Easter Jazz Weekend course thoughts....


Well I've returned from the Easter Jazz course held up in Bridgwater, and thought I'd post some thoughts.

My background is I've been playing sax for around two and a half years, in that time passing the Grade 6 ABRSM exam. I've never played with anyone or have any experience in a band situation. I realised I needed to try and start getting over these confidence issues, so after Col suggested this course I decided to go for it.

On a personal level the welcoming was nothing short of outstanding from the people running the course and from other course attendees. In fact I'd say the getting together to share a common passion and making new friends was more important than the course itself. To be able to sit with other people and listen to their musical journeys so far was inspiring regardless of level.

It was fairly obvious when the course started it was based around improvisation, and having never done this before as well as not having a clue what chord notations were including chord progressions made the time spent there interesting to say the least. I did however start getting the basics of thinking in terms of harmony rather than individual notes by the end of the course. I sure have a lot of work to do to start learning/understanding this as (I know I'm quoting the obvious) Jazz without improvisation just isn't Jazz. Forum members Col and Geoff (c9off) were invaluable in helping me through the course.

The tutors themselves were astounding. Andy Hague, Ed Jones, James Allsopp, Riaan Vosloo really can class themselves as first class teachers as well as musicians. The way they presented the lessons, working us through the harmony to a final result of playing a tune with improvisation was very enjoyable and educational. The workshops were equally as good, focusing on rhythms, the art of listening as well as all playing at the same time was one of the best things I've ever done. I think every person no matter what their level gained a lot from the course. The tutors were humble, modest, passionate, patient and good fun.

Playing for the first time in the local pub was nerve racking especially as they had the regulars in there too, but by the end of the weekend I was feeling more confident and was enjoying every minute of performing.

I'm now looking forward to the next part of my musical journey, I realise now why the standard ABRSM exams are thought of as "classical", not so much because of the pieces but because of the way scales/harmonies etc are taught. I'm also going to find a local band of some description to join in with as without that I can see my musical awareness will be very limited. Finally, my love for Jazz music has been reignited, on one workshop Ed Jones played some music and asked us to listen, not sure of the name but one tune by Miles Davis was beautiful.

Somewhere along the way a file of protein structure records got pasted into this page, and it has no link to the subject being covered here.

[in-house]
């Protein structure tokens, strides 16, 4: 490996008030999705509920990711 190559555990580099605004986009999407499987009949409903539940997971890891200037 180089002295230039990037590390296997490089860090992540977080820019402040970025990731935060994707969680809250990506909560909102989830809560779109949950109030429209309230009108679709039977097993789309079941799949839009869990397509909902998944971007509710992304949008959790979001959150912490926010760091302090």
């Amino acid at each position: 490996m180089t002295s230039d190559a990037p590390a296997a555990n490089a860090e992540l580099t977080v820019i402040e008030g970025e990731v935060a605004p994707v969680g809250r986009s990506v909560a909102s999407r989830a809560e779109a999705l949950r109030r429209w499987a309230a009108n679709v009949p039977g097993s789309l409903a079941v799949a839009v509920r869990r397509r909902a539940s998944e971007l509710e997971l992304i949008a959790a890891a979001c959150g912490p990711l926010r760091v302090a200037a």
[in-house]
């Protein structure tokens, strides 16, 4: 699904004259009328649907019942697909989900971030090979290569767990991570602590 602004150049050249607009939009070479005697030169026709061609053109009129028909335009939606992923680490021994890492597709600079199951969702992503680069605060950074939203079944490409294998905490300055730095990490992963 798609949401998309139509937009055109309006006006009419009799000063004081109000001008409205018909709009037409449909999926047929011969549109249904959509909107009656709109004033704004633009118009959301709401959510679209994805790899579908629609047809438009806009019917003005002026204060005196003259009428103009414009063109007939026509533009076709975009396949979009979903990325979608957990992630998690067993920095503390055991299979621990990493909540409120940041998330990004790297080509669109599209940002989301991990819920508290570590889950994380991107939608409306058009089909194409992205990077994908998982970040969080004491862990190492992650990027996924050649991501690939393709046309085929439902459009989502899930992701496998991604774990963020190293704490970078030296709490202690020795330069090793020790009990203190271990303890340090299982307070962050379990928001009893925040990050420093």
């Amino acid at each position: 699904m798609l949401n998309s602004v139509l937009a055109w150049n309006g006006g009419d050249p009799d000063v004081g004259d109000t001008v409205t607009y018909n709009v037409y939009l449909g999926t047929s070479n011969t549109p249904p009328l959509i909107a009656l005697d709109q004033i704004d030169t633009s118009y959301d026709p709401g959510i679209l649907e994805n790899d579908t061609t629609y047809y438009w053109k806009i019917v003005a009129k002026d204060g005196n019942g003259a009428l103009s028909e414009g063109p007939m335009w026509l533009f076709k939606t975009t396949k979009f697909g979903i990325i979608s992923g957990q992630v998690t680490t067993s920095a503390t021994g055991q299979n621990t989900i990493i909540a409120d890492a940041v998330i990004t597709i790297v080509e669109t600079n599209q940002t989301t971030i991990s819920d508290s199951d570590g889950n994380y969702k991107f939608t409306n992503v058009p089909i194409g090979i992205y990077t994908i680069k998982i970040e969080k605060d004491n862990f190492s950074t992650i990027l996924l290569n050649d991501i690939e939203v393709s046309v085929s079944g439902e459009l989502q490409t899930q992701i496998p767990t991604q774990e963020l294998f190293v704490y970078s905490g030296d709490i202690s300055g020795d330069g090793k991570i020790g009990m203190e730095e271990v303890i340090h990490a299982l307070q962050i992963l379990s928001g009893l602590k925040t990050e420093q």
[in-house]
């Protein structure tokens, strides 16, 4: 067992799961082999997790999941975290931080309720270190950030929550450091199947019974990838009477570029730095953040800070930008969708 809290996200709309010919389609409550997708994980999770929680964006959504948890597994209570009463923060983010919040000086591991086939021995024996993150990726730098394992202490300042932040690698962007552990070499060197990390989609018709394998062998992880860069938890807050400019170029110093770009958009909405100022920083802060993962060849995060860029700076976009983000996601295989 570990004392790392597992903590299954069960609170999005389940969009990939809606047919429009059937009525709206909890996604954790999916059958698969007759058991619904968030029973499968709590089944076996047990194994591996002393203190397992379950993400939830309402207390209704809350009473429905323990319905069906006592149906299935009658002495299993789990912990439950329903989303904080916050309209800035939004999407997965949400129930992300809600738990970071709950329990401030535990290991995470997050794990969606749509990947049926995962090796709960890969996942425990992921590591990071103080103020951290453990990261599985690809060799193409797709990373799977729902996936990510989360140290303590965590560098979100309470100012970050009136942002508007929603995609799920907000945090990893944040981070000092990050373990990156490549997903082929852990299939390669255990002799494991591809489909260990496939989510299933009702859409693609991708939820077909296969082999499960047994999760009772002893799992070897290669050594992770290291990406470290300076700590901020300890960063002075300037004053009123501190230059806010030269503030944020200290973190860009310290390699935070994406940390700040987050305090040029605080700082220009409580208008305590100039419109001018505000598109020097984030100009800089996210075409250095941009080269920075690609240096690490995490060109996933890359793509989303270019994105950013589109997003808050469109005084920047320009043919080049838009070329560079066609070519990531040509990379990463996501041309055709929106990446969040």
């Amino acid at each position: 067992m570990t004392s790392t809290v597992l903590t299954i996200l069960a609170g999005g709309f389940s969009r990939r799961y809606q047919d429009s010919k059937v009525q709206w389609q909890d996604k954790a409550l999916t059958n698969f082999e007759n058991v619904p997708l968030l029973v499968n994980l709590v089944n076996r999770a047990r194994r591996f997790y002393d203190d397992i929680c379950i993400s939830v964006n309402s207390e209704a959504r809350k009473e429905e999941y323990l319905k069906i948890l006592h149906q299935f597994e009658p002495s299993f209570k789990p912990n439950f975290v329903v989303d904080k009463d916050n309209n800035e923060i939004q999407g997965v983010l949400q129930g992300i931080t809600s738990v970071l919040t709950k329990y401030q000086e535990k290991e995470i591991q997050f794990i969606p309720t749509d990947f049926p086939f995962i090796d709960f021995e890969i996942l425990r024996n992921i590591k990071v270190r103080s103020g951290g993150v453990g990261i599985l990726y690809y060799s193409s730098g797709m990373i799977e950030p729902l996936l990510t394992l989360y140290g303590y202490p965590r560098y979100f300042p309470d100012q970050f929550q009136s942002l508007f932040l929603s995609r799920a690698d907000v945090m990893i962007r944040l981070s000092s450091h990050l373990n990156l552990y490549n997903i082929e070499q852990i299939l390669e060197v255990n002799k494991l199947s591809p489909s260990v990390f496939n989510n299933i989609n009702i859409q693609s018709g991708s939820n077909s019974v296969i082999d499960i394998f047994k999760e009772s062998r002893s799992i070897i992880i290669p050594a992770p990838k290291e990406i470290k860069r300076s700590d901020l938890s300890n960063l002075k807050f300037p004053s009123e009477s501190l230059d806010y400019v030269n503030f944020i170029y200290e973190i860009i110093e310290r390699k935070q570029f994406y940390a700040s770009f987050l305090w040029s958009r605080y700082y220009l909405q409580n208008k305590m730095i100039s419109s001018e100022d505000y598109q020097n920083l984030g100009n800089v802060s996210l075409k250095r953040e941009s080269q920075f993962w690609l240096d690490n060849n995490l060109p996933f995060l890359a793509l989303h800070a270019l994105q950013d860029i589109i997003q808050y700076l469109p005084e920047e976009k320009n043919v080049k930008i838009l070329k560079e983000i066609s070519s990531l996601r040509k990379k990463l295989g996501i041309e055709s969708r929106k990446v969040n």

Highlights for me:
- Playing in public for the first time
- Workshops
- Group lessons
- Making friends
- Watching the "Pro's" play, how much they enjoyed playing
- Watching Col crash out on day 3 after a heavy night (picture to follow) :)

Oh, and my new nickname is Junior LOL.
I'd like to second everything Andy has written.
It was my second time and all the more enjoyable for making new friends such as Andy and Geoff. Not only did we learn masses and play loads, we drank for England (especially Will & Kate), stayed up 'til after 3:00am and still turned-up early for lessons at 9:00am! Made me feel young again (which is little short of a miracle).
The playing from all our group was awesome. Andy excelled with his last solo and I had the pleasure of duetting with Geoff - hope I get to do so again.:welldone
My wife has already noted an improvement in my playing and is encouraging me to go every year (either she wants to get rid of me or genuinely wants me to improve - I'll settle for the latter).;}
Just for the record in case Andy does post that picture - the cider (scrumpy) barrel must have been off as it wasn't just me that suffered the next day, even James (an ex-Royal Marine) was in a bad way.
As the third forum member to attend this course, I would like to endorse what has been said above! The people, both pupils & teachers, made the course - and having a couple of forum members as support was simply great! There was the full range of abilities, and being a jazz course - some with great improvisational skills, sadly not my strength but one of the most important point I've taken away is that for me to improve will need a change of direction. It is not enough just to read the dots, but to think for myself, both from a theoretical point of view and improvisation. Having been told this, and read it, many times just didn't click...

Everyone had a one to one lesson with their tutor, my topic choice was 'emotion' - which actually expanded to a vast amount of quick punch questions & answers ranging from vibrato (& Kenny G of course) through to an inability to recite the alphabet backwards; Ed said that reading dots is one part of the brain but that together with improvisation comes from the other side.... hmmm food for thought! This time was one of the highlights for me.

As Col said, playing drinking & socializing 'till the wee hours also reminded me of years gone by, great fun - and I always turned up for my fried breakfast unlike some others..... his support during lessons was very helpful even if he did look a bit green on day three.... Andy picked up a number of admirers - quite rightly - in spite of a minor embarrassment ;-)

talking about playing is good, but talking & playing is by far more fun!

not the last this time eh?! Where is that picture???
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Geoff mate, you've done it again - ended a thread :)))

Just happy none of those pictures emerged.

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